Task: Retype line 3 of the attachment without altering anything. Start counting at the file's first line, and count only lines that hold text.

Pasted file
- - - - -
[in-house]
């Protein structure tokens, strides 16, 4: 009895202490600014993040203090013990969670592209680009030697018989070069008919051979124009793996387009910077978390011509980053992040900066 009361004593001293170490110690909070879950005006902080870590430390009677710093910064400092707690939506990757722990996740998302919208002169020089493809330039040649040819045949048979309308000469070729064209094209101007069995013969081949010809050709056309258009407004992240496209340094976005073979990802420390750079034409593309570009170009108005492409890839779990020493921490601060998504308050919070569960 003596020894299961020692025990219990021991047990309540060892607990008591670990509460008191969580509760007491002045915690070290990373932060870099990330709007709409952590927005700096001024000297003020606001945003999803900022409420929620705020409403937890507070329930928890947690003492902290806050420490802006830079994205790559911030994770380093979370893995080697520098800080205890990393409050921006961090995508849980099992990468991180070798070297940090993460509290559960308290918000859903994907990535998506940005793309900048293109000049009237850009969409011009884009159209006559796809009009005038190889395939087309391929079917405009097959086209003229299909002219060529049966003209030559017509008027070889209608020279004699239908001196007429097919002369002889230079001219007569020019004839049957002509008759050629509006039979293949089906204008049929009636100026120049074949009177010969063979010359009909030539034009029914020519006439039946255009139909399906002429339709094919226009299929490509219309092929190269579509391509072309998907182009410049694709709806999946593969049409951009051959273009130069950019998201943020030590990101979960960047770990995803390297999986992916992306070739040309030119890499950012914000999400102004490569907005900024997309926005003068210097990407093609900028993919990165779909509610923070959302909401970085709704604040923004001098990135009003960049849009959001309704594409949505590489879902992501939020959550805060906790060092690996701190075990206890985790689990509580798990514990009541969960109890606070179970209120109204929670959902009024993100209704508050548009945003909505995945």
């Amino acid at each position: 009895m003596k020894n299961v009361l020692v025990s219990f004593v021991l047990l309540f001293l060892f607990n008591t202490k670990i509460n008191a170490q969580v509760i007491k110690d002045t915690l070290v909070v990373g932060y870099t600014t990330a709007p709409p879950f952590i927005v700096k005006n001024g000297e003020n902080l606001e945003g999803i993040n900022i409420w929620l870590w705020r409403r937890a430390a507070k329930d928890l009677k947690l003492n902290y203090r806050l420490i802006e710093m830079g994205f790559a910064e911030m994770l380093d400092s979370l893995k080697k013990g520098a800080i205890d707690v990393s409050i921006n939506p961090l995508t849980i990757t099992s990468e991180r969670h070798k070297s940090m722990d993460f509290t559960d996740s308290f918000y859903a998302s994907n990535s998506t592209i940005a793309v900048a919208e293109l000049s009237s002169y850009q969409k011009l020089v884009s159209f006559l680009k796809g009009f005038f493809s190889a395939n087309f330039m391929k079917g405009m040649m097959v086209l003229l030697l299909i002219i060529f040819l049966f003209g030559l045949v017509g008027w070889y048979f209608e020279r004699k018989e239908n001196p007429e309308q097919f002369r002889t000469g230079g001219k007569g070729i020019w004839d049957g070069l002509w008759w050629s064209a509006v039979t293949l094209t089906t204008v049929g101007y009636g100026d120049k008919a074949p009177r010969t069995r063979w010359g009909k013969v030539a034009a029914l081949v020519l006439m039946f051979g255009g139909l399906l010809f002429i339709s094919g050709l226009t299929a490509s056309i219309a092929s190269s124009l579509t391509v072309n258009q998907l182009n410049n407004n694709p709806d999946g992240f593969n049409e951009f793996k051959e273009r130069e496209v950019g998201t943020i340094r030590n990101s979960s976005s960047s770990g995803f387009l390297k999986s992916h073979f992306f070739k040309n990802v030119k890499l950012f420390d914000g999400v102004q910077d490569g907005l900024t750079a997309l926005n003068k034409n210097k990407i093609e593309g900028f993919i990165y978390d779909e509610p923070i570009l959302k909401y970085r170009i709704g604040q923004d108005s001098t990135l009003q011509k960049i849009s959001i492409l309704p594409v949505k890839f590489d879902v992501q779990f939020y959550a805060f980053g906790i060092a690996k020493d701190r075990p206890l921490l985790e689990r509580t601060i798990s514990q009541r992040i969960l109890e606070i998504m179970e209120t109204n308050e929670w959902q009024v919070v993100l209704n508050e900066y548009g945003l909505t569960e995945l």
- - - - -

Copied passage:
């Amino acid at each position: 009895m003596k020894n299961v009361l020692v025990s219990f004593v021991l047990l309540f001293l060892f607990n008591t202490k670990i509460n008191a170490q969580v509760i007491k110690d002045t915690l070290v909070v990373g932060y870099t600014t990330a709007p709409p879950f952590i927005v700096k005006n001024g000297e003020n902080l606001e945003g999803i993040n900022i409420w929620l870590w705020r409403r937890a430390a507070k329930d928890l009677k947690l003492n902290y203090r806050l420490i802006e710093m830079g994205f790559a910064e911030m994770l380093d400092s979370l893995k080697k013990g520098a800080i205890d707690v990393s409050i921006n939506p961090l995508t849980i990757t099992s990468e991180r969670h070798k070297s940090m722990d993460f509290t559960d996740s308290f918000y859903a998302s994907n990535s998506t592209i940005a793309v900048a919208e293109l000049s009237s002169y850009q969409k011009l020089v884009s159209f006559l680009k796809g009009f005038f493809s190889a395939n087309f330039m391929k079917g405009m040649m097959v086209l003229l030697l299909i002219i060529f040819l049966f003209g030559l045949v017509g008027w070889y048979f209608e020279r004699k018989e239908n001196p007429e309308q097919f002369r002889t000469g230079g001219k007569g070729i020019w004839d049957g070069l002509w008759w050629s064209a509006v039979t293949l094209t089906t204008v049929g101007y009636g100026d120049k008919a074949p009177r010969t069995r063979w010359g009909k013969v030539a034009a029914l081949v020519l006439m039946f051979g255009g139909l399906l010809f002429i339709s094919g050709l226009t299929a490509s056309i219309a092929s190269s124009l579509t391509v072309n258009q998907l182009n410049n407004n694709p709806d999946g992240f593969n049409e951009f793996k051959e273009r130069e496209v950019g998201t943020i340094r030590n990101s979960s976005s960047s770990g995803f387009l390297k999986s992916h073979f992306f070739k040309n990802v030119k890499l950012f420390d914000g999400v102004q910077d490569g907005l900024t750079a997309l926005n003068k034409n210097k990407i093609e593309g900028f993919i990165y978390d779909e509610p923070i570009l959302k909401y970085r170009i709704g604040q923004d108005s001098t990135l009003q011509k960049i849009s959001i492409l309704p594409v949505k890839f590489d879902v992501q779990f939020y959550a805060f980053g906790i060092a690996k020493d701190r075990p206890l921490l985790e689990r509580t601060i798990s514990q009541r992040i969960l109890e606070i998504m179970e209120t109204n308050e929670w959902q009024v919070v993100l209704n508050e900066y548009g945003l909505t569960e995945l």